About a dozen years ago I read Francis Wellman's The Art of Cross Examination. Wellman, writing in 1903, explains how everything settles and as a result, lawyers don't get good trial experience. I suppose 100 years is a long time to say the trend has accelerated, but it has certainly continued.
There are judges who are eager to try cases. Judge Fallon in the Eastern District of Louisiana, I was once memorably told, would just as soon try a case as get out of bed in the morning. Trying a case in front of Judge Berrigan was a real joy. She and her clerk sat in the jury box, not on the bench, and listened attentively to everything. Other courts would happily let you know they would rather not go forward with the trial. There are fewer arguments now, too. I was fortunate that, by dint of effort on my part and grace on my superiors', I got to stand up in court and stumble through arguments early-on, getting the kinks out.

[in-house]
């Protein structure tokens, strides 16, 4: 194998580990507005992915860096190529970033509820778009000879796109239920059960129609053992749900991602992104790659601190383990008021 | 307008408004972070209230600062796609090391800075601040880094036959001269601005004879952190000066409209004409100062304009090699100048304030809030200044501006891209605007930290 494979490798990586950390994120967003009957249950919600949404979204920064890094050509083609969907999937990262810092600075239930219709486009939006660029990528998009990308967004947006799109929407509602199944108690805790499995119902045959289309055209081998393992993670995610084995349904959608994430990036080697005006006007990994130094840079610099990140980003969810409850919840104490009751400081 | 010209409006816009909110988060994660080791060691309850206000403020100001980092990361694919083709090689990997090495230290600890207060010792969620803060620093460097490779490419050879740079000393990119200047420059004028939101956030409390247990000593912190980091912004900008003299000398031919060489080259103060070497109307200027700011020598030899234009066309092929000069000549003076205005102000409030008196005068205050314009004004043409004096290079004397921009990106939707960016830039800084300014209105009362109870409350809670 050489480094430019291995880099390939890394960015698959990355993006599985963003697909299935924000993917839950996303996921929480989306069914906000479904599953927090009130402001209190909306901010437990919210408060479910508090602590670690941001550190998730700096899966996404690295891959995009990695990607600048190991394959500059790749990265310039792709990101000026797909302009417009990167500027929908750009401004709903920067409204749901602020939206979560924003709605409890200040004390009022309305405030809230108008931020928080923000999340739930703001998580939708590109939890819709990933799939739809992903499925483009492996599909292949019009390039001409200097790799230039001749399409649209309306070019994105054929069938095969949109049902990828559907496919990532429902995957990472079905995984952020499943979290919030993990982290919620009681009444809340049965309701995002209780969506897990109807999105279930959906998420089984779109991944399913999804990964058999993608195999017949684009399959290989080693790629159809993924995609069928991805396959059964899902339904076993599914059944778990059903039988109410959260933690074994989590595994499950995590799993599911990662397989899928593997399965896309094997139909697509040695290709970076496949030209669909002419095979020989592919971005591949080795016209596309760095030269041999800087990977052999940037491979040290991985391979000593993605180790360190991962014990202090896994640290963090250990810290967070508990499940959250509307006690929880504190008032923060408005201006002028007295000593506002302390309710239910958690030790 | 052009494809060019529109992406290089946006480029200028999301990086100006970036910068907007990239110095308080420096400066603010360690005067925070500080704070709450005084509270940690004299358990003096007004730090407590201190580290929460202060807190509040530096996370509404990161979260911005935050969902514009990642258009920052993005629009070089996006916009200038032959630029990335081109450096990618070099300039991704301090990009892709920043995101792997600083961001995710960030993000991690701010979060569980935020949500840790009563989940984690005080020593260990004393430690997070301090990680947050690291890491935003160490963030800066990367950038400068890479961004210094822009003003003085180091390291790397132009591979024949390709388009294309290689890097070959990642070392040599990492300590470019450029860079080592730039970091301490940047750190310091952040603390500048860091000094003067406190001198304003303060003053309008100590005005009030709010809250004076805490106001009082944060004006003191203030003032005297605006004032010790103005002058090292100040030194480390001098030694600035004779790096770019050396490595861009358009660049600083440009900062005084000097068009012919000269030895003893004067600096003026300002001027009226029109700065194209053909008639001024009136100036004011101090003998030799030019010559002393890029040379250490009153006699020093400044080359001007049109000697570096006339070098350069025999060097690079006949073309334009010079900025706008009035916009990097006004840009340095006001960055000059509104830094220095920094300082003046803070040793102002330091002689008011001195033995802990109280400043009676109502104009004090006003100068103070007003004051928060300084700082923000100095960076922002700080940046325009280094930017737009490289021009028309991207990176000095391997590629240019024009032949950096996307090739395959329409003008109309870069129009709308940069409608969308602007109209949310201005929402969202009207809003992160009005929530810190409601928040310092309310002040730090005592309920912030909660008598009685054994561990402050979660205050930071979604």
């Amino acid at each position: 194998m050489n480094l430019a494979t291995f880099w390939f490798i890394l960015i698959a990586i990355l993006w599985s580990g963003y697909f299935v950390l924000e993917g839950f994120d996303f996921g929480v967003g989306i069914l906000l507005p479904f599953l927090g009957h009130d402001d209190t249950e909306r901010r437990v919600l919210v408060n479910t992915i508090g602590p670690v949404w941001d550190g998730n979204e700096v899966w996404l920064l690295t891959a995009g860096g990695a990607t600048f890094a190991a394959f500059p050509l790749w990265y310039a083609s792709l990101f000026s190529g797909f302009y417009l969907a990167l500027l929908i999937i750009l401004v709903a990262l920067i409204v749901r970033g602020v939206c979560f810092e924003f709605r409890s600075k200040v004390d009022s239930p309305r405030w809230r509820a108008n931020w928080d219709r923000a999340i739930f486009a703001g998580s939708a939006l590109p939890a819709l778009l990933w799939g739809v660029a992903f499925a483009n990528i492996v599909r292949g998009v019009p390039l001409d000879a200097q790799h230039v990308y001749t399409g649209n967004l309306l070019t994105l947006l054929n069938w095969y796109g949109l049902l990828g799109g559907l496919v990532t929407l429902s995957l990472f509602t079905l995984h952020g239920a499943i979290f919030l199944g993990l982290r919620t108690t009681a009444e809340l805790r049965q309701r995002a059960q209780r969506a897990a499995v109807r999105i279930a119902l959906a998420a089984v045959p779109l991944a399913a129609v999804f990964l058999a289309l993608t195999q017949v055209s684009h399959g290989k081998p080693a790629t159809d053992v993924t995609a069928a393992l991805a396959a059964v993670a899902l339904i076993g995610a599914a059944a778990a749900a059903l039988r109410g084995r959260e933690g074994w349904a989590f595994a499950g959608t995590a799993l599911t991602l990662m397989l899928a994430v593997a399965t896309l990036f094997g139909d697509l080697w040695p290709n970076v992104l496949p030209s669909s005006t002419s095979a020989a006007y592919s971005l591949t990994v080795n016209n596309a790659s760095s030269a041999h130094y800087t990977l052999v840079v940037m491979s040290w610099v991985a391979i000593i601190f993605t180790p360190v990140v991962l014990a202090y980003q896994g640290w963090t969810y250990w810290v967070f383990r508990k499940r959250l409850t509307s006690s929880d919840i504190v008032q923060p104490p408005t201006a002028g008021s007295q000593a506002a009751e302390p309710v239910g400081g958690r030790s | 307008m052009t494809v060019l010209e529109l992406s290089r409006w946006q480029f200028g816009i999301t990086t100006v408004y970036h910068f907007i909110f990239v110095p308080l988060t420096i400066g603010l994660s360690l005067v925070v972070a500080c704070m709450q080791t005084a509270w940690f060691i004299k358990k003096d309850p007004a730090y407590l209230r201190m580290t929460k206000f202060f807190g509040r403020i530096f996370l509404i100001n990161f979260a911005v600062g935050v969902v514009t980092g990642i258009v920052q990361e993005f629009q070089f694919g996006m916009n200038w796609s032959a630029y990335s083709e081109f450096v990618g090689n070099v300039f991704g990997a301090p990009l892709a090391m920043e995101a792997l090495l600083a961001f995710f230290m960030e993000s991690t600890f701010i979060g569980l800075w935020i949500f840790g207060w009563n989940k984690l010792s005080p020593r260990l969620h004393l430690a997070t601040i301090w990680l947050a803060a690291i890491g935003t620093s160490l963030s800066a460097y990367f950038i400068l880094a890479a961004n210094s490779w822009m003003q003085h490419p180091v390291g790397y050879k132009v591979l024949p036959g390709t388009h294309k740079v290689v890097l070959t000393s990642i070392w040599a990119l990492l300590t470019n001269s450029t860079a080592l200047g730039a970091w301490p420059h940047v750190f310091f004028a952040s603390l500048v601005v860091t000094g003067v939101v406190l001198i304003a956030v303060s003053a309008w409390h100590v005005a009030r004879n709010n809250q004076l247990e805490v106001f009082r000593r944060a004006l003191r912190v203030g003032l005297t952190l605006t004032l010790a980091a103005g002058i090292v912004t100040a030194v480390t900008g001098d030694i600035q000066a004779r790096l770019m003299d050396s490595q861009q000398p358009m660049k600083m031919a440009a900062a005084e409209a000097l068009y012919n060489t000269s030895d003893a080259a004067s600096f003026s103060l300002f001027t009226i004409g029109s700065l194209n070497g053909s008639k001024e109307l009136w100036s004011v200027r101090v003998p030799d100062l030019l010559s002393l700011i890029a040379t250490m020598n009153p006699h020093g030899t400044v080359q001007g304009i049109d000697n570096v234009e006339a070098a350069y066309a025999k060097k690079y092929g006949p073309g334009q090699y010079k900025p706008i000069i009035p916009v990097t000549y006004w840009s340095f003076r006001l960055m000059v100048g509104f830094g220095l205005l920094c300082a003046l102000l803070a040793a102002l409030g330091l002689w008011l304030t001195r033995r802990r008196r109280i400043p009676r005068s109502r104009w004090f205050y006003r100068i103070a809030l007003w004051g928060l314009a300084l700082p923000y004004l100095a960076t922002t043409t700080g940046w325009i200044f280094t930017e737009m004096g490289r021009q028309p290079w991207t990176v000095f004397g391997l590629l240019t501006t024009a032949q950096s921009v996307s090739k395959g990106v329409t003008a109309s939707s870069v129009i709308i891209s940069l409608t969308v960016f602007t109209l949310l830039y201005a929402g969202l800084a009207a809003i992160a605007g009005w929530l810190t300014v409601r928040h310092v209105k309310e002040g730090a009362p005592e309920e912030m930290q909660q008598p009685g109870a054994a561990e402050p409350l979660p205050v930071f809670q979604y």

It is encouraging, then, to see a new project in New York and elsewhere, with rules specifically designed to encourage young lawyers to argue. I wonder if this will eventually help the judges, too - if lawyers can recognize their mistakes before they become ingrained, maybe there will be better arguments over the course of the profession. Trends aren't inevitable. Maybe trials, like coffee, will become the next object of botique expertise and fascination.